In 1861, Confederate agents in England secured some of these Blakely conversions. Several variations in caliber appear among the records and surviving weapons. But concentrating for now on the Widow Blakely, the firm of Fawcett, Preston & Company secured British naval 42-pdr, of 57 cwt, smoothbore guns from Low Moor Iron Company. And it is important to note, these were likely not Royal Navy guns, but rather pattern guns produced by Low Moor and seconded for conversion.

The 42-pdrs started out with a 7-inch bore. The conversion reamed out an additional half inch with the rifling process. For some reason, which is not entirely clear, Confederate records cite the weapons as 7.44-inch. The guns were 124 inches in overall length, including a breeching loop.

Most likely the gun that became the Widow Blakely arrived in Savannah via the blockade runner Bermuda in September 1861. However a very similar gun was also purchased by the state of Virginia and used in the state’s defenses along the Potomac River. It was captured the following spring by Federal forces, and is today part of the Washington Navy Yard trophy collection.

WNY 10 Apr 10 295
7.5-inch Blakely at Washington Navy Yard

The gun bears the trunnion stamp of Low Moor.

WNY 10 Apr 10 297
Low Moor Trunnion Stamp

The breech reinforcement was built up with three separate rings.

WNY 10 Apr 10 296
Breech Band on 7.5-inch Blakely

The muzzle betrays the gun’s origin as an old smoothbore design.

WNY 10 Apr 10 299
Muzzle of 7.5-inch Blakely

The rifling, which still stands out clearly, was a triangular 12 groove.

WNY 10 Apr 10 300
Rifling of 7.5-inch Blakely

Do be mindful of those renting space there at the top groove.

This is what the Widow Blakely originally looked like, more or less.

WashNY 21 July 272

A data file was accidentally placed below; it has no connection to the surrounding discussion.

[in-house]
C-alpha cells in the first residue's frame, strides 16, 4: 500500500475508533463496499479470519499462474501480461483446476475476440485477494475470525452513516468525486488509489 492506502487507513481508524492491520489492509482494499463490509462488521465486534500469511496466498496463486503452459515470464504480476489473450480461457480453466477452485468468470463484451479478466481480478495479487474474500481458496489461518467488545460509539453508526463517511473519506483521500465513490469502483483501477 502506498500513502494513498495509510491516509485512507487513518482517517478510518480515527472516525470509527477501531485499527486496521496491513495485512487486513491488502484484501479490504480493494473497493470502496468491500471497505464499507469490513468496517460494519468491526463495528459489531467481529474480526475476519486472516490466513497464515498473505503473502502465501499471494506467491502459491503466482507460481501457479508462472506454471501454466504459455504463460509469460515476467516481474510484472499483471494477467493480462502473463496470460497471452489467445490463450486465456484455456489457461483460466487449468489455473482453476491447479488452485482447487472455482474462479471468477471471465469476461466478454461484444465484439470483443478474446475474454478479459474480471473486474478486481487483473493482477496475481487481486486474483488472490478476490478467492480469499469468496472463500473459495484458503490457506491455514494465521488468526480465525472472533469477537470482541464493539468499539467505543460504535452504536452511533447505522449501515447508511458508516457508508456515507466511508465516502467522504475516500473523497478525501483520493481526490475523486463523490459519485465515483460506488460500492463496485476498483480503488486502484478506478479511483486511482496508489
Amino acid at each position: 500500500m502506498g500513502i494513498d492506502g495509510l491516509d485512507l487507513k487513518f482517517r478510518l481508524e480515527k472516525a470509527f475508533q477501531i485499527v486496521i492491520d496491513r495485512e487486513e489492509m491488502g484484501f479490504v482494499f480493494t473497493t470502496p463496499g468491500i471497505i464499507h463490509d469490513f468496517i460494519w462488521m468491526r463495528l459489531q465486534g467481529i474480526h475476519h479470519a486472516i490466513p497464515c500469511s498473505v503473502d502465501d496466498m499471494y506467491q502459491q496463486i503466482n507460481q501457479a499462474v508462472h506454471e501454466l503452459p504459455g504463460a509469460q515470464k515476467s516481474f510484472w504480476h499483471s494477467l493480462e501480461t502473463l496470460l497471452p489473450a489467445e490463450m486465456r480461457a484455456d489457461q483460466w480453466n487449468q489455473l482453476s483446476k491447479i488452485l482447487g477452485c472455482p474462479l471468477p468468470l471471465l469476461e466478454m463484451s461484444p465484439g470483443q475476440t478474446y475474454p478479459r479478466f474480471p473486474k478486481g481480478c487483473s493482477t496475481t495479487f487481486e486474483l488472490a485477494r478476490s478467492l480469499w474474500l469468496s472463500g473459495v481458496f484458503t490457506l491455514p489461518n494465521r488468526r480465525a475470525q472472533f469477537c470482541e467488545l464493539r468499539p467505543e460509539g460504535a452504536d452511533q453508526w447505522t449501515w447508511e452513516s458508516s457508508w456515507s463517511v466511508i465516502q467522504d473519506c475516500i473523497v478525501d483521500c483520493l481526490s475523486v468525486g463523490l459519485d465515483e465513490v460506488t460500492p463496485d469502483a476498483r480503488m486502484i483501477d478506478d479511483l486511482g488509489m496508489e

7.5-inch Blakely at the Navy Yard

But, as mentioned above, the Widow Blakely suffered a mishap. A premature shell explosion damaged the muzzle. With heavy ordnance in short supply, the Vicksburg defenders cut the muzzle back a couple feet to repair the gun. There’s reference to its use as a mortar, although I’d say the employment was much closer to that of the columbiads.

The Widow is still there at Vicksburg, having spent some time at West Point’s trophy yard.

Widow Blakely Vicksburg
Widow Blakely at Vicksburg

From the trunnions back, the Widow matches well to her “sister” gun at the Washington Navy Yard.

70-pdr Whitworth Rifles

Practically every gun on display at the Washington Navy Yard in Washington, D.C. has a story to tell.  And in some cases a couple.  Such is the case for a 70-pdr Whitworth rifled cannon on display just outside the Naval Museum.   Contemporary sources label this gun based on the old weight of shot calculations, but modern historians opt for the land diameter of the rifling, or 5-inch.  I’ll cite the former, as it seems proper from the sources.

70-pdr or 5-in Whitworth Rifle

The history of this four-and-a-quarter ton steel weapon begins in Manchester, England with the Whitworth Ordnance Company.  Yes, you read correctly, steel.  Sir Joseph Whitworth was among the first gun-makers to benefit from the Bessemer process.   As seen in the photo, the gun construction consisted of several reinforcing bands or hoops over a central tube.   The construction of this piece should have matched the diagram provided by J. Emerson Tennent his 1864 book “The Story of the Guns.”

70-pdr Whitworth Plan
70-pdr Whitworth Plan